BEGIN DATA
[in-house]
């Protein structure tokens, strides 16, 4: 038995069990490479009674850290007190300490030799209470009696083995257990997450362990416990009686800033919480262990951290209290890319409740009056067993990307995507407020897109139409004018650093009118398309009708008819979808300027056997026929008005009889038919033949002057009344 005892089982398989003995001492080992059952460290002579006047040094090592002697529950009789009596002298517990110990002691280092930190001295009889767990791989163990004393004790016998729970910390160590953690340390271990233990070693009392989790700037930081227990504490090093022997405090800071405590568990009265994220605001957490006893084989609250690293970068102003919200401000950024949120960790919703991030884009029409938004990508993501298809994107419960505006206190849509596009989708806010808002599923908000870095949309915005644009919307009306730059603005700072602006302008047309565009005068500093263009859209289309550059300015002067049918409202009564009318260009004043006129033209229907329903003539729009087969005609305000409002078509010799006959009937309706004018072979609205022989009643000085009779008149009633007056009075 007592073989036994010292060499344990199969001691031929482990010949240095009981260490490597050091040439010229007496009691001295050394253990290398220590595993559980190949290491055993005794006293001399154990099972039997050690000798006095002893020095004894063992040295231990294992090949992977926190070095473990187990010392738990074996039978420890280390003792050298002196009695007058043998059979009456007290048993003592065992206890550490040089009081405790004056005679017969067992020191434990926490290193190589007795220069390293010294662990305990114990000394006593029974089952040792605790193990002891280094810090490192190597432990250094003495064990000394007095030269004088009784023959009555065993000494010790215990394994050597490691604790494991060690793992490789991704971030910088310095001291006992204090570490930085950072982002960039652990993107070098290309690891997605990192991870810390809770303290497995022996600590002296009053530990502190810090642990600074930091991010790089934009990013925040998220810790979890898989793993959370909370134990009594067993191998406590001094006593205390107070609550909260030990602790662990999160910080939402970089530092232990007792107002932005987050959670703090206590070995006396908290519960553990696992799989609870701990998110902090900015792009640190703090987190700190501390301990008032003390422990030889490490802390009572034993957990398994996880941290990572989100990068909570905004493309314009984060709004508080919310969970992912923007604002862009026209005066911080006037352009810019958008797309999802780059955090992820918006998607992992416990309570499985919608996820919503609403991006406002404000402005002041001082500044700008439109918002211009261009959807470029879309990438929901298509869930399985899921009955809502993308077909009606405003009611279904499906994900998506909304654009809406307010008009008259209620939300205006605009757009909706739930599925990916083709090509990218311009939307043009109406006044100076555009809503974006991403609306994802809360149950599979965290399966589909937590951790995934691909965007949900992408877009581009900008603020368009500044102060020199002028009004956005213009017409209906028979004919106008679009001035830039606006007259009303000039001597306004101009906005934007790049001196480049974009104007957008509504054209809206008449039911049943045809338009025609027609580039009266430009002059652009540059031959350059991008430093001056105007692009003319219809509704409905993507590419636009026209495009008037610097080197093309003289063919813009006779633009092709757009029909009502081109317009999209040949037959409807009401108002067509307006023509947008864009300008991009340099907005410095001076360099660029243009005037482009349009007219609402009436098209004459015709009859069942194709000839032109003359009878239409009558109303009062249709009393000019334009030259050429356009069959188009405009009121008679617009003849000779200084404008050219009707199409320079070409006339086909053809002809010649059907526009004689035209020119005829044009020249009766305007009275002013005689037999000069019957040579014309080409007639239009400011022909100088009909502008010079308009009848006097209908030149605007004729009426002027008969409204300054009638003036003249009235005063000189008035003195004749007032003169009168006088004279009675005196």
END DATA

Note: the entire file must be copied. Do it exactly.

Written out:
[in-house]
């Protein structure tokens, strides 16, 4: 038995069990490479009674850290007190300490030799209470009696083995257990997450362990416990009686800033919480262990951290209290890319409740009056067993990307995507407020897109139409004018650093009118398309009708008819979808300027056997026929008005009889038919033949002057009344 005892089982398989003995001492080992059952460290002579006047040094090592002697529950009789009596002298517990110990002691280092930190001295009889767990791989163990004393004790016998729970910390160590953690340390271990233990070693009392989790700037930081227990504490090093022997405090800071405590568990009265994220605001957490006893084989609250690293970068102003919200401000950024949120960790919703991030884009029409938004990508993501298809994107419960505006206190849509596009989708806010808002599923908000870095949309915005644009919307009306730059603005700072602006302008047309565009005068500093263009859209289309550059300015002067049918409202009564009318260009004043006129033209229907329903003539729009087969005609305000409002078509010799006959009937309706004018072979609205022989009643000085009779008149009633007056009075 007592073989036994010292060499344990199969001691031929482990010949240095009981260490490597050091040439010229007496009691001295050394253990290398220590595993559980190949290491055993005794006293001399154990099972039997050690000798006095002893020095004894063992040295231990294992090949992977926190070095473990187990010392738990074996039978420890280390003792050298002196009695007058043998059979009456007290048993003592065992206890550490040089009081405790004056005679017969067992020191434990926490290193190589007795220069390293010294662990305990114990000394006593029974089952040792605790193990002891280094810090490192190597432990250094003495064990000394007095030269004088009784023959009555065993000494010790215990394994050597490691604790494991060690793992490789991704971030910088310095001291006992204090570490930085950072982002960039652990993107070098290309690891997605990192991870810390809770303290497995022996600590002296009053530990502190810090642990600074930091991010790089934009990013925040998220810790979890898989793993959370909370134990009594067993191998406590001094006593205390107070609550909260030990602790662990999160910080939402970089530092232990007792107002932005987050959670703090206590070995006396908290519960553990696992799989609870701990998110902090900015792009640190703090987190700190501390301990008032003390422990030889490490802390009572034993957990398994996880941290990572989100990068909570905004493309314009984060709004508080919310969970992912923007604002862009026209005066911080006037352009810019958008797309999802780059955090992820918006998607992992416990309570499985919608996820919503609403991006406002404000402005002041001082500044700008439109918002211009261009959807470029879309990438929901298509869930399985899921009955809502993308077909009606405003009611279904499906994900998506909304654009809406307010008009008259209620939300205006605009757009909706739930599925990916083709090509990218311009939307043009109406006044100076555009809503974006991403609306994802809360149950599979965290399966589909937590951790995934691909965007949900992408877009581009900008603020368009500044102060020199002028009004956005213009017409209906028979004919106008679009001035830039606006007259009303000039001597306004101009906005934007790049001196480049974009104007957008509504054209809206008449039911049943045809338009025609027609580039009266430009002059652009540059031959350059991008430093001056105007692009003319219809509704409905993507590419636009026209495009008037610097080197093309003289063919813009006779633009092709757009029909009502081109317009999209040949037959409807009401108002067509307006023509947008864009300008991009340099907005410095001076360099660029243009005037482009349009007219609402009436098209004459015709009859069942194709000839032109003359009878239409009558109303009062249709009393000019334009030259050429356009069959188009405009009121008679617009003849000779200084404008050219009707199409320079070409006339086909053809002809010649059907526009004689035209020119005829044009020249009766305007009275002013005689037999000069019957040579014309080409007639239009400011022909100088009909502008010079308009009848006097209908030149605007004729009426002027008969409204300054009638003036003249009235005063000189008035003195004749007032003169009168006088004279009675005196």